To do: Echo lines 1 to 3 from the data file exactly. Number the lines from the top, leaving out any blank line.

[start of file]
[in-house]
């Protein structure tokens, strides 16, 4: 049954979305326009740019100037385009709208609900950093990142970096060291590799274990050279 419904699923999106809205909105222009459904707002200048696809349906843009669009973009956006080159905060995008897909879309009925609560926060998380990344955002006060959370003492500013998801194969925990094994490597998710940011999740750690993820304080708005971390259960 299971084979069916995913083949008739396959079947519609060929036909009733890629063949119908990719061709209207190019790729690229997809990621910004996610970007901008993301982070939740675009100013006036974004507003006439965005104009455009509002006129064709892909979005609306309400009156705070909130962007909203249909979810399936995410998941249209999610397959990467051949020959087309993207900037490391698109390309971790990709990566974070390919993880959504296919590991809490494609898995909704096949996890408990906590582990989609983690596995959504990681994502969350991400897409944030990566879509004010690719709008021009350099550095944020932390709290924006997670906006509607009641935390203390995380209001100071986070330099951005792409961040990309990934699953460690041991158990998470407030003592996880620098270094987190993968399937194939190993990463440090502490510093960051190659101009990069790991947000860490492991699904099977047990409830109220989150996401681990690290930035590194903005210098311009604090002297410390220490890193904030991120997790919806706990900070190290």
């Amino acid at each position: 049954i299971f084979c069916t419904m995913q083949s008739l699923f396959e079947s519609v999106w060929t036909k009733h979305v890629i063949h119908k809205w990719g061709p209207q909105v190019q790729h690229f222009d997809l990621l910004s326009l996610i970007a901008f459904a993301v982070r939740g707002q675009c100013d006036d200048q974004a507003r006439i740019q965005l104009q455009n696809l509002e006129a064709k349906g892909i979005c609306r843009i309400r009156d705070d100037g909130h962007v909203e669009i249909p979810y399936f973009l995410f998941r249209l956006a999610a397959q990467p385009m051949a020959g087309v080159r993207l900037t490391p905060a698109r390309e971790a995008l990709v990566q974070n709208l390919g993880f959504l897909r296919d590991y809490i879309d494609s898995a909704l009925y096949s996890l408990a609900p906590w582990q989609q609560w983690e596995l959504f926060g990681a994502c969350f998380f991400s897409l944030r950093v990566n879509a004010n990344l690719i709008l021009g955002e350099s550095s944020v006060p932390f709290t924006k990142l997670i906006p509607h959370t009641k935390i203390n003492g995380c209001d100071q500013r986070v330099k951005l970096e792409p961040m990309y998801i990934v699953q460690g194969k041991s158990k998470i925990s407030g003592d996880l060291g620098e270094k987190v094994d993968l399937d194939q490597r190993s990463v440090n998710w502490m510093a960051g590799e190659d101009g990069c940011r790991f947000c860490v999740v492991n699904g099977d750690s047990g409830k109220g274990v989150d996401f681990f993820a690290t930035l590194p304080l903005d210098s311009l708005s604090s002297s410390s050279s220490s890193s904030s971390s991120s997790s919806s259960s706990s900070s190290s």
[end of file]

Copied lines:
[in-house]
């Protein structure tokens, strides 16, 4: 049954979305326009740019100037385009709208609900950093990142970096060291590799274990050279 419904699923999106809205909105222009459904707002200048696809349906843009669009973009956006080159905060995008897909879309009925609560926060998380990344955002006060959370003492500013998801194969925990094994490597998710940011999740750690993820304080708005971390259960 299971084979069916995913083949008739396959079947519609060929036909009733890629063949119908990719061709209207190019790729690229997809990621910004996610970007901008993301982070939740675009100013006036974004507003006439965005104009455009509002006129064709892909979005609306309400009156705070909130962007909203249909979810399936995410998941249209999610397959990467051949020959087309993207900037490391698109390309971790990709990566974070390919993880959504296919590991809490494609898995909704096949996890408990906590582990989609983690596995959504990681994502969350991400897409944030990566879509004010690719709008021009350099550095944020932390709290924006997670906006509607009641935390203390995380209001100071986070330099951005792409961040990309990934699953460690041991158990998470407030003592996880620098270094987190993968399937194939190993990463440090502490510093960051190659101009990069790991947000860490492991699904099977047990409830109220989150996401681990690290930035590194903005210098311009604090002297410390220490890193904030991120997790919806706990900070190290």
């Amino acid at each position: 049954i299971f084979c069916t419904m995913q083949s008739l699923f396959e079947s519609v999106w060929t036909k009733h979305v890629i063949h119908k809205w990719g061709p209207q909105v190019q790729h690229f222009d997809l990621l910004s326009l996610i970007a901008f459904a993301v982070r939740g707002q675009c100013d006036d200048q974004a507003r006439i740019q965005l104009q455009n696809l509002e006129a064709k349906g892909i979005c609306r843009i309400r009156d705070d100037g909130h962007v909203e669009i249909p979810y399936f973009l995410f998941r249209l956006a999610a397959q990467p385009m051949a020959g087309v080159r993207l900037t490391p905060a698109r390309e971790a995008l990709v990566q974070n709208l390919g993880f959504l897909r296919d590991y809490i879309d494609s898995a909704l009925y096949s996890l408990a609900p906590w582990q989609q609560w983690e596995l959504f926060g990681a994502c969350f998380f991400s897409l944030r950093v990566n879509a004010n990344l690719i709008l021009g955002e350099s550095s944020v006060p932390f709290t924006k990142l997670i906006p509607h959370t009641k935390i203390n003492g995380c209001d100071q500013r986070v330099k951005l970096e792409p961040m990309y998801i990934v699953q460690g194969k041991s158990k998470i925990s407030g003592d996880l060291g620098e270094k987190v094994d993968l399937d194939q490597r190993s990463v440090n998710w502490m510093a960051g590799e190659d101009g990069c940011r790991f947000c860490v999740v492991n699904g099977d750690s047990g409830k109220g274990v989150d996401f681990f993820a690290t930035l590194p304080l903005d210098s311009l708005s604090s002297s410390s050279s220490s890193s904030s971390s991120s997790s919806s259960s706990s900070s190290s």